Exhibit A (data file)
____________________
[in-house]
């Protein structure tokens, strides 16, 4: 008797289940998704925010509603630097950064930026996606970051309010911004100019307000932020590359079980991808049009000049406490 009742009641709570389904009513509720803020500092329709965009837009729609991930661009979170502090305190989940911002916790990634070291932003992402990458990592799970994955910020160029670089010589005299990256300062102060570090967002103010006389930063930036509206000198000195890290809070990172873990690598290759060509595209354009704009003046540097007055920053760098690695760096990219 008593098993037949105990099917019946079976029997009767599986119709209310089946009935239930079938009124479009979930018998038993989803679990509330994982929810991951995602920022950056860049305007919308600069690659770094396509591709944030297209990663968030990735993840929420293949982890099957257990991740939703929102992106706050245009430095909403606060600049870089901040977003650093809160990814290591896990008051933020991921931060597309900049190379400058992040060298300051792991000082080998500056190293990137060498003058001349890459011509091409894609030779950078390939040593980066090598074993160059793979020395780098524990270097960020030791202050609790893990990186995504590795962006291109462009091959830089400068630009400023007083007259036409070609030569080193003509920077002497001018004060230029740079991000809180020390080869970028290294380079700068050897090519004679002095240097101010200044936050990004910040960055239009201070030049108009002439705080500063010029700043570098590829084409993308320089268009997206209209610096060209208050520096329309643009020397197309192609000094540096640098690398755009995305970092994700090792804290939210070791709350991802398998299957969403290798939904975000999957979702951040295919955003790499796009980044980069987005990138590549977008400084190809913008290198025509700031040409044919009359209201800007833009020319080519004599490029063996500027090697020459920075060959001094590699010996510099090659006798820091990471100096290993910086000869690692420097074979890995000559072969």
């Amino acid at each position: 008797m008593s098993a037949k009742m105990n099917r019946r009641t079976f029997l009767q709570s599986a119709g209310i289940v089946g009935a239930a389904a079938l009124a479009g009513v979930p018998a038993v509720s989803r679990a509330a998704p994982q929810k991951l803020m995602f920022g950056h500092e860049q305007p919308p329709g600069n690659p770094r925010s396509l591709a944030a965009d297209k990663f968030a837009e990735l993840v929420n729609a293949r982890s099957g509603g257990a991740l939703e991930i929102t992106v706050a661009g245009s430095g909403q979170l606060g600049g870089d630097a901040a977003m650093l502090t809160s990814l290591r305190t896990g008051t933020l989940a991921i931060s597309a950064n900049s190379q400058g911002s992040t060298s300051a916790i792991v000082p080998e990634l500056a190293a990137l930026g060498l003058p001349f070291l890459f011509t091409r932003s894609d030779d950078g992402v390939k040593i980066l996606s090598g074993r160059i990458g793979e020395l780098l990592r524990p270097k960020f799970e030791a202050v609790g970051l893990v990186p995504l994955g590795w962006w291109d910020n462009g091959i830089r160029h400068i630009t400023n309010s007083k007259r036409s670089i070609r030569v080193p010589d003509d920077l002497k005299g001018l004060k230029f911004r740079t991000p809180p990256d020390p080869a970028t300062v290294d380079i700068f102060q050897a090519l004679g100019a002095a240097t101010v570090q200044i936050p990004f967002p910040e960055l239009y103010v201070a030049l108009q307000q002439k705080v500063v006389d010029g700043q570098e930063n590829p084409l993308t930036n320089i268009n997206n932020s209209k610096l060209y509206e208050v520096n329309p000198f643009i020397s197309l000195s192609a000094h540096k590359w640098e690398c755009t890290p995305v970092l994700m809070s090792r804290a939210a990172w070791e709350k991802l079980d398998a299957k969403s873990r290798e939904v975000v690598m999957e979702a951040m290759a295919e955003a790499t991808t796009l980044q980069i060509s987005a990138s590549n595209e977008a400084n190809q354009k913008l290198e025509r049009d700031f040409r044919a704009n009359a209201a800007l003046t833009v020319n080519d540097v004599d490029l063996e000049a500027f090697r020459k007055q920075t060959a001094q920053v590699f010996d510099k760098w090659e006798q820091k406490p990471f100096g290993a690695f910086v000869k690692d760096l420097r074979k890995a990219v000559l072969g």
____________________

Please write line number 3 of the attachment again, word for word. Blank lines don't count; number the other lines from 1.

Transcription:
């Amino acid at each position: 008797m008593s098993a037949k009742m105990n099917r019946r009641t079976f029997l009767q709570s599986a119709g209310i289940v089946g009935a239930a389904a079938l009124a479009g009513v979930p018998a038993v509720s989803r679990a509330a998704p994982q929810k991951l803020m995602f920022g950056h500092e860049q305007p919308p329709g600069n690659p770094r925010s396509l591709a944030a965009d297209k990663f968030a837009e990735l993840v929420n729609a293949r982890s099957g509603g257990a991740l939703e991930i929102t992106v706050a661009g245009s430095g909403q979170l606060g600049g870089d630097a901040a977003m650093l502090t809160s990814l290591r305190t896990g008051t933020l989940a991921i931060s597309a950064n900049s190379q400058g911002s992040t060298s300051a916790i792991v000082p080998e990634l500056a190293a990137l930026g060498l003058p001349f070291l890459f011509t091409r932003s894609d030779d950078g992402v390939k040593i980066l996606s090598g074993r160059i990458g793979e020395l780098l990592r524990p270097k960020f799970e030791a202050v609790g970051l893990v990186p995504l994955g590795w962006w291109d910020n462009g091959i830089r160029h400068i630009t400023n309010s007083k007259r036409s670089i070609r030569v080193p010589d003509d920077l002497k005299g001018l004060k230029f911004r740079t991000p809180p990256d020390p080869a970028t300062v290294d380079i700068f102060q050897a090519l004679g100019a002095a240097t101010v570090q200044i936050p990004f967002p910040e960055l239009y103010v201070a030049l108009q307000q002439k705080v500063v006389d010029g700043q570098e930063n590829p084409l993308t930036n320089i268009n997206n932020s209209k610096l060209y509206e208050v520096n329309p000198f643009i020397s197309l000195s192609a000094h540096k590359w640098e690398c755009t890290p995305v970092l994700m809070s090792r804290a939210a990172w070791e709350k991802l079980d398998a299957k969403s873990r290798e939904v975000v690598m999957e979702a951040m290759a295919e955003a790499t991808t796009l980044q980069i060509s987005a990138s590549n595209e977008a400084n190809q354009k913008l290198e025509r049009d700031f040409r044919a704009n009359a209201a800007l003046t833009v020319n080519d540097v004599d490029l063996e000049a500027f090697r020459k007055q920075t060959a001094q920053v590699f010996d510099k760098w090659e006798q820091k406490p990471f100096g290993a690695f910086v000869k690692d760096l420097r074979k890995a990219v000559l072969g």